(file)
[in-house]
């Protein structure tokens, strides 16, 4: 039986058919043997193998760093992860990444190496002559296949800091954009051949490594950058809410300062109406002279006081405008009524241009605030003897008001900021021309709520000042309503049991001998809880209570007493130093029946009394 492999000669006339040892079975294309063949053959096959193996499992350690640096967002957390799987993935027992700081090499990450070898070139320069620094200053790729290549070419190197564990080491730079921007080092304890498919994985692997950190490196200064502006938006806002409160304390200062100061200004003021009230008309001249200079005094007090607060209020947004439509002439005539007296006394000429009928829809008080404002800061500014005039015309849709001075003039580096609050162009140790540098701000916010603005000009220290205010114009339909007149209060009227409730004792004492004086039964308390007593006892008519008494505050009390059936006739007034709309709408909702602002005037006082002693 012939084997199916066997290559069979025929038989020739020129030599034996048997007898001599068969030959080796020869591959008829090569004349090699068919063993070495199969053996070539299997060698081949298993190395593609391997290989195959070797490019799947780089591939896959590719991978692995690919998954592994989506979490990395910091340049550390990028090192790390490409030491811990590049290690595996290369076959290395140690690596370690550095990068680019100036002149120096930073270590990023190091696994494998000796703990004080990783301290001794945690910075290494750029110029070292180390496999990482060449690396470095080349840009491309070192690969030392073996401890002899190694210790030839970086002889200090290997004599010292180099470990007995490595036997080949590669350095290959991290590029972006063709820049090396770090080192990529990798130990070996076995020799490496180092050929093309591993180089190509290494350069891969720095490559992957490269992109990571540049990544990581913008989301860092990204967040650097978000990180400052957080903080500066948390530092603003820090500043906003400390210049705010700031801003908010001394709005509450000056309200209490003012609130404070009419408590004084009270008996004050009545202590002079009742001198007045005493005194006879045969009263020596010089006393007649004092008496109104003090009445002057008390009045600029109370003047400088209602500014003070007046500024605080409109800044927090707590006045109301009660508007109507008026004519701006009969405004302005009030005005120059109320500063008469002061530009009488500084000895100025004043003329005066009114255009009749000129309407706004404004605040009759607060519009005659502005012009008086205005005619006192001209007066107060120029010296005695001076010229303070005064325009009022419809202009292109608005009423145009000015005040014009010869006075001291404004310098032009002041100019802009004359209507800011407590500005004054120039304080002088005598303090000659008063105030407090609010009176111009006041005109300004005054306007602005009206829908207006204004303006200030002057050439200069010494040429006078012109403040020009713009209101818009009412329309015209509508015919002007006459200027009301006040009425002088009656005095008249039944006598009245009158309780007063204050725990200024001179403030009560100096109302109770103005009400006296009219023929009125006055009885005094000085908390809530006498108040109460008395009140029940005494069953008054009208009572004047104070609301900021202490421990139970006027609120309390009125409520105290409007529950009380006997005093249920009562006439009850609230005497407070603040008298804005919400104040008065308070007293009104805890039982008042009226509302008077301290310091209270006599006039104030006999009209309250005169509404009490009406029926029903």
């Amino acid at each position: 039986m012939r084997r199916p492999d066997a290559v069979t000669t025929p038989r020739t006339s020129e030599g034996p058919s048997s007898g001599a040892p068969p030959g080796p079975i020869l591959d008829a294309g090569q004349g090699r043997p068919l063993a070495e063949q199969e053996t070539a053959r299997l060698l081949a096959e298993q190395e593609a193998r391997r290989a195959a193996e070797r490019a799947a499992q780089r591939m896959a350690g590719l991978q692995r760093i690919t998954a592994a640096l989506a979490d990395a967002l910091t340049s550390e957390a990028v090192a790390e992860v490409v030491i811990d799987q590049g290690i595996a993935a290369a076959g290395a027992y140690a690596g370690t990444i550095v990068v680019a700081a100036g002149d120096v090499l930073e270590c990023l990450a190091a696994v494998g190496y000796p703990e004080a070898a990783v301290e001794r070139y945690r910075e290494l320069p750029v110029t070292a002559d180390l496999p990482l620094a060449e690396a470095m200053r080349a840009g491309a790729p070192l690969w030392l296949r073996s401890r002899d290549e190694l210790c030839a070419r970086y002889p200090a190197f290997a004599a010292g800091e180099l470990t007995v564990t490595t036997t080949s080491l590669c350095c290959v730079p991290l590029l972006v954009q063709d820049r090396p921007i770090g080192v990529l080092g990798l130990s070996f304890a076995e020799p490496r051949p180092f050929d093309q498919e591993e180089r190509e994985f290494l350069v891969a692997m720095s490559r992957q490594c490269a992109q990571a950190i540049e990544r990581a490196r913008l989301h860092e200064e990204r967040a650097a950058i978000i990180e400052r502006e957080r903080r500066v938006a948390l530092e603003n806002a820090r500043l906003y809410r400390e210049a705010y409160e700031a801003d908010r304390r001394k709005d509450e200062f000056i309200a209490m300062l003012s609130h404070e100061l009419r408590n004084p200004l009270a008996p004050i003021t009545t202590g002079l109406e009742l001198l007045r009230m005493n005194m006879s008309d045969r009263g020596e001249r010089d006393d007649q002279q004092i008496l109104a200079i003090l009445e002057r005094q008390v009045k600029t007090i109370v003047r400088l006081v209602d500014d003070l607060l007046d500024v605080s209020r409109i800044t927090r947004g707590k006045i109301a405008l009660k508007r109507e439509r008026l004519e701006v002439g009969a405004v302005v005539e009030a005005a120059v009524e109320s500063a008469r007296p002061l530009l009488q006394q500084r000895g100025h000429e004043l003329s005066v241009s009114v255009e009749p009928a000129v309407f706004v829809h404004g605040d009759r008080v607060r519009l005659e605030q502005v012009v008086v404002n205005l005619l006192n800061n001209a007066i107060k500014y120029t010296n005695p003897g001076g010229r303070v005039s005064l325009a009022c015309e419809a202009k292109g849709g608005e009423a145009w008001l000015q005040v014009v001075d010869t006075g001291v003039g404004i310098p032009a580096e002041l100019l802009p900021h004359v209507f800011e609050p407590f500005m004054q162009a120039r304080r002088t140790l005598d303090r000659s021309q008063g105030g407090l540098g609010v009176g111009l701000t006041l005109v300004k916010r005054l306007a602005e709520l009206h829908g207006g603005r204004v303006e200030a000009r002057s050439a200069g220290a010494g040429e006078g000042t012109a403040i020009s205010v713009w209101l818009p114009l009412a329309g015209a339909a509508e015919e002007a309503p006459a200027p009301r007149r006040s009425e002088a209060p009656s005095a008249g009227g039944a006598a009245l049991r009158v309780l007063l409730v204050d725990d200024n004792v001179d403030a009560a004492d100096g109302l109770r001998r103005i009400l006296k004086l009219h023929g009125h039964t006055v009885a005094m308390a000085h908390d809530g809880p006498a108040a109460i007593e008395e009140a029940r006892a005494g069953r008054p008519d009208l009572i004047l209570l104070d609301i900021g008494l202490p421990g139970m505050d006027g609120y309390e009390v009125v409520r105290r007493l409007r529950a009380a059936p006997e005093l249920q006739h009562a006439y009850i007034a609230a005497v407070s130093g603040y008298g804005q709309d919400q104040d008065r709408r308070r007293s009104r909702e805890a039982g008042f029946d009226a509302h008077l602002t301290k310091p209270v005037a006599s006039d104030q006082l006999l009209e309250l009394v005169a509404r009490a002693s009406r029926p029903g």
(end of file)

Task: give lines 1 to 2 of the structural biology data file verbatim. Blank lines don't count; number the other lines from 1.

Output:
[in-house]
């Protein structure tokens, strides 16, 4: 039986058919043997193998760093992860990444190496002559296949800091954009051949490594950058809410300062109406002279006081405008009524241009605030003897008001900021021309709520000042309503049991001998809880209570007493130093029946009394 492999000669006339040892079975294309063949053959096959193996499992350690640096967002957390799987993935027992700081090499990450070898070139320069620094200053790729290549070419190197564990080491730079921007080092304890498919994985692997950190490196200064502006938006806002409160304390200062100061200004003021009230008309001249200079005094007090607060209020947004439509002439005539007296006394000429009928829809008080404002800061500014005039015309849709001075003039580096609050162009140790540098701000916010603005000009220290205010114009339909007149209060009227409730004792004492004086039964308390007593006892008519008494505050009390059936006739007034709309709408909702602002005037006082002693 012939084997199916066997290559069979025929038989020739020129030599034996048997007898001599068969030959080796020869591959008829090569004349090699068919063993070495199969053996070539299997060698081949298993190395593609391997290989195959070797490019799947780089591939896959590719991978692995690919998954592994989506979490990395910091340049550390990028090192790390490409030491811990590049290690595996290369076959290395140690690596370690550095990068680019100036002149120096930073270590990023190091696994494998000796703990004080990783301290001794945690910075290494750029110029070292180390496999990482060449690396470095080349840009491309070192690969030392073996401890002899190694210790030839970086002889200090290997004599010292180099470990007995490595036997080949590669350095290959991290590029972006063709820049090396770090080192990529990798130990070996076995020799490496180092050929093309591993180089190509290494350069891969720095490559992957490269992109990571540049990544990581913008989301860092990204967040650097978000990180400052957080903080500066948390530092603003820090500043906003400390210049705010700031801003908010001394709005509450000056309200209490003012609130404070009419408590004084009270008996004050009545202590002079009742001198007045005493005194006879045969009263020596010089006393007649004092008496109104003090009445002057008390009045600029109370003047400088209602500014003070007046500024605080409109800044927090707590006045109301009660508007109507008026004519701006009969405004302005009030005005120059109320500063008469002061530009009488500084000895100025004043003329005066009114255009009749000129309407706004404004605040009759607060519009005659502005012009008086205005005619006192001209007066107060120029010296005695001076010229303070005064325009009022419809202009292109608005009423145009000015005040014009010869006075001291404004310098032009002041100019802009004359209507800011407590500005004054120039304080002088005598303090000659008063105030407090609010009176111009006041005109300004005054306007602005009206829908207006204004303006200030002057050439200069010494040429006078012109403040020009713009209101818009009412329309015209509508015919002007006459200027009301006040009425002088009656005095008249039944006598009245009158309780007063204050725990200024001179403030009560100096109302109770103005009400006296009219023929009125006055009885005094000085908390809530006498108040109460008395009140029940005494069953008054009208009572004047104070609301900021202490421990139970006027609120309390009125409520105290409007529950009380006997005093249920009562006439009850609230005497407070603040008298804005919400104040008065308070007293009104805890039982008042009226509302008077301290310091209270006599006039104030006999009209309250005169509404009490009406029926029903």